EU sustainable finance plans overshadowed by labelling of gas as a ‘green investment’

PRESS RELEASE - 06.07.2021

Today, the European Commission proposed its , setting out how it intends to make the bloc’s financial system more sustainable. Despite some welcome initiatives, the Commission’s green investment labelling plans are heading dangerously in the wrong direction.

 

Building upon the Sustainable Finance Action Plan from 2018, the Renewed Strategy provides welcome measures to support the consumer take-up of green mortgages (to buy an energy-efficient home or to pay for retrofit works - for which there is a ) and a commitment to improve the sustainability expertise and qualifications of financial advisers. 

However, these positive initiatives are overshadowed by confirmation that the Commission intends to push ahead with plans to label certain types of gas investments as ‘sustainable’ under the EU Taxonomy (the Strategy’s labelling system for green investments).

This will actively undermine a key ambition of the EU’s Taxonomy Regulation, which is the protection of consumers – retail investors, including pension savers – against greenwashing. BEUC and others have that fossil fuels like gas and nuclear power cannot be considered sustainable and should therefore be excluded from the Taxonomy rules.

BEUC Director General, Monique Goyens commented: “The Commission has made some welcome steps today to help increase the take-up of green mortgages and to better train financial professionals advising consumers on these products. Concrete and urgent steps are needed in these areas to support consumers who are increasingly interested in taking out green financial products.

“However, this is overshadowed by news that the Commission still plans to label fossil gas as green. Banning gas is not at stake in this strategy. What is at stake though is the misrepresentation of gas as being sustainable. This undermines the Commission’s efforts to make European finance sustainable. It’s misleading for consumers and investors and deviates much-needed capital away from truly sustainable energy solutions. Training financial advisers to recommend more ‘green’ finance products to consumers is pointless if those products include climate-harming activities like gas or nuclear energy.”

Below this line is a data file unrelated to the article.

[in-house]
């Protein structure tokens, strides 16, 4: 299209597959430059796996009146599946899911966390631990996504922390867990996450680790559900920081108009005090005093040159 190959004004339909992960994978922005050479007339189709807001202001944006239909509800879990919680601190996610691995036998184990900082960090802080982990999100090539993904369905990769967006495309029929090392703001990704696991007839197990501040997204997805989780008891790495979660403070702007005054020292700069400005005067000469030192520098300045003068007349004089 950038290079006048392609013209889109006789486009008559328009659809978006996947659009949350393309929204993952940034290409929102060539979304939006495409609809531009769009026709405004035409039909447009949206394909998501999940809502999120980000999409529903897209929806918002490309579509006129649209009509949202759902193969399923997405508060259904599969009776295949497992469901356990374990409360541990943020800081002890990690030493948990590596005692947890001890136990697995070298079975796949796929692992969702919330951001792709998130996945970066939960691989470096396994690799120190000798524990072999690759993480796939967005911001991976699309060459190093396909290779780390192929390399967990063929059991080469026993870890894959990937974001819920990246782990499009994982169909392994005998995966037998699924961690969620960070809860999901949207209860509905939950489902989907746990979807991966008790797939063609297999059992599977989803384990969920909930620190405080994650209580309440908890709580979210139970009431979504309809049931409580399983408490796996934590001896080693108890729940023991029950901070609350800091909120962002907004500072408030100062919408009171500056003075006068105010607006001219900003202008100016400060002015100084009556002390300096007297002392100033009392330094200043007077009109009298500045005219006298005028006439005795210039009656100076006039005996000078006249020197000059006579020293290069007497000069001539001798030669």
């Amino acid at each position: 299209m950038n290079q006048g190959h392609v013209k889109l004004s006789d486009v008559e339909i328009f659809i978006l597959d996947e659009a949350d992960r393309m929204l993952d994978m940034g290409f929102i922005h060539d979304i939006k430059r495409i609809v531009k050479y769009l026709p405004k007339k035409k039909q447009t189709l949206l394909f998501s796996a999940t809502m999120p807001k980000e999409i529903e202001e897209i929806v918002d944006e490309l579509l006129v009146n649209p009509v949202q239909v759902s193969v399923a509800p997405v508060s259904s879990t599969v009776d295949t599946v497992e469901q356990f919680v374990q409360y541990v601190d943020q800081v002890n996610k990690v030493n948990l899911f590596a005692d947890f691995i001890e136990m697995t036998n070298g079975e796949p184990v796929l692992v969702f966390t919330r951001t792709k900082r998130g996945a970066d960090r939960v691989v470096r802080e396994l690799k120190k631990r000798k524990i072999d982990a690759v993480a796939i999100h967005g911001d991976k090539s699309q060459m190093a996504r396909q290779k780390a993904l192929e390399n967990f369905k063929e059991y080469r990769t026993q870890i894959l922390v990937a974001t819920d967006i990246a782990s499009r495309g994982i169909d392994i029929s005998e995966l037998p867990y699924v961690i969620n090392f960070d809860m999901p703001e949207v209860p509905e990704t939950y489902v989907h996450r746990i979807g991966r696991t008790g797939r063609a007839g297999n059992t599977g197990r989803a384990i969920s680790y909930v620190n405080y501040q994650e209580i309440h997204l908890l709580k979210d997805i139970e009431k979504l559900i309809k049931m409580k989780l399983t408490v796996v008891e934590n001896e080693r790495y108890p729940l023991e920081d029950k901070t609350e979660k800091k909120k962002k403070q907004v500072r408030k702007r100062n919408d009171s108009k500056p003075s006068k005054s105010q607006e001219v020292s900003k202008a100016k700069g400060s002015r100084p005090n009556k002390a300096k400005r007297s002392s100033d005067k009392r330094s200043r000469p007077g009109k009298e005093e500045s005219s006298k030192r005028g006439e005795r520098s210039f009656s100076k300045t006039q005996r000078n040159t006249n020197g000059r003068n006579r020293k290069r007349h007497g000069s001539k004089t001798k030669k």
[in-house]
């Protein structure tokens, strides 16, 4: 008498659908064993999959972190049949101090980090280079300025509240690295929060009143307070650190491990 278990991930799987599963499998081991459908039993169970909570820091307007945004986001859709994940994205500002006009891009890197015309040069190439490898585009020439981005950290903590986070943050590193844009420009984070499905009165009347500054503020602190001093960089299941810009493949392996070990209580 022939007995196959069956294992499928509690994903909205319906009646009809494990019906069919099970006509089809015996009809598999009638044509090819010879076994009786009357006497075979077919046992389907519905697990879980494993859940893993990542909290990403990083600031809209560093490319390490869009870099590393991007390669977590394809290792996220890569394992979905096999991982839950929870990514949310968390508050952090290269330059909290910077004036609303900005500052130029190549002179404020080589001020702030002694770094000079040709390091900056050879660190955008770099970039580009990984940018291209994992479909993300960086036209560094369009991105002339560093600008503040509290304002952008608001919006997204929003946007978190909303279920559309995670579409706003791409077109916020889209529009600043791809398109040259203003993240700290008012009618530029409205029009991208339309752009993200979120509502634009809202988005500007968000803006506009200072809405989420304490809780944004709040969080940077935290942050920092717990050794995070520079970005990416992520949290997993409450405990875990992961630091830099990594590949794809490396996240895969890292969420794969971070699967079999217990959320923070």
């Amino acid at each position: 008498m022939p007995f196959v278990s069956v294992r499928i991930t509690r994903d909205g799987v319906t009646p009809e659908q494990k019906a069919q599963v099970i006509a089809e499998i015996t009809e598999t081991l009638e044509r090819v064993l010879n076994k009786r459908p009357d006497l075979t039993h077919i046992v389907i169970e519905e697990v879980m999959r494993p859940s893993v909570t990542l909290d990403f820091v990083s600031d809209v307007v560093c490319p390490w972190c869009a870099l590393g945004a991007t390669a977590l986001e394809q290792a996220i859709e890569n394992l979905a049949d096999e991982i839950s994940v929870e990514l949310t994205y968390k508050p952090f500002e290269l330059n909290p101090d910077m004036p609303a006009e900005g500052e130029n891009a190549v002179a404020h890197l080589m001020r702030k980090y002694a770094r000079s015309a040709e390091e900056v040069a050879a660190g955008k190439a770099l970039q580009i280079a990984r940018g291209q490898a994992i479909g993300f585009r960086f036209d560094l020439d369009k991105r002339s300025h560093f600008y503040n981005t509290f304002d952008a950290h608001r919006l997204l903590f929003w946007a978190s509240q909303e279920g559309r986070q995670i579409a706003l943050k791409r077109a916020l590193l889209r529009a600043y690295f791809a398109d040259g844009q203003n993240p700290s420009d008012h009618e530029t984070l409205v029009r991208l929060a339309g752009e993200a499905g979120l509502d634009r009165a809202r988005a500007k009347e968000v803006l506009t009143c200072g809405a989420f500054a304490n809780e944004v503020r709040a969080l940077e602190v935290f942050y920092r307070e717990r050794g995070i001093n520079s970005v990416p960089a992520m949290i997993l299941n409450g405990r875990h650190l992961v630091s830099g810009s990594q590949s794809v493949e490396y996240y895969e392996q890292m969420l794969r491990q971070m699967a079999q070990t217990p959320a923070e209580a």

With today’s Renewed Sustainable Finance Strategy, the Commission proposes to:

  • Explore ways to support the uptake of green mortgages during the upcoming review of the Mortgage Credit Directive. by our members, like Altroconsumo in Italy, show that banks often do not propose green loans with attractive interest rates to consumers. Further are needed to ensure that consumers have access to attractive green loan conditions to make their homes more energy efficient. 
  • Improve the sustainability expertise and qualifications of financial advisers. Financial advisers currently often do not have the requisite training to judge or advise on sustainability criteria. The Commission has already committed in its Capital Markets Union Action Plan to improving the level of professional qualifications for advisers in the EU, and sustainability training should be mandatory for financial advisers giving consumers advice on retail investment products.
  • Strengthen the reliability and comparability of Environmental, Social & Governance (ESG) ratings that help investors to understand and compare the environmental credentials of companies. This initiative will present the opportunity to start working towards standardised, neutral and reliable ESG ratings to further counter greenwashing in financial markets.
  • Propose minimum sustainability requirements for financial products under the Sustainable Finance Disclosure Regulation that promote social and/or environmental characteristics, to guarantee a minimum sustainability performance of such products. BEUC welcomes this step, which should tackle potentially misleading practices by investment funds that only take nominal action on sustainability and then claim to.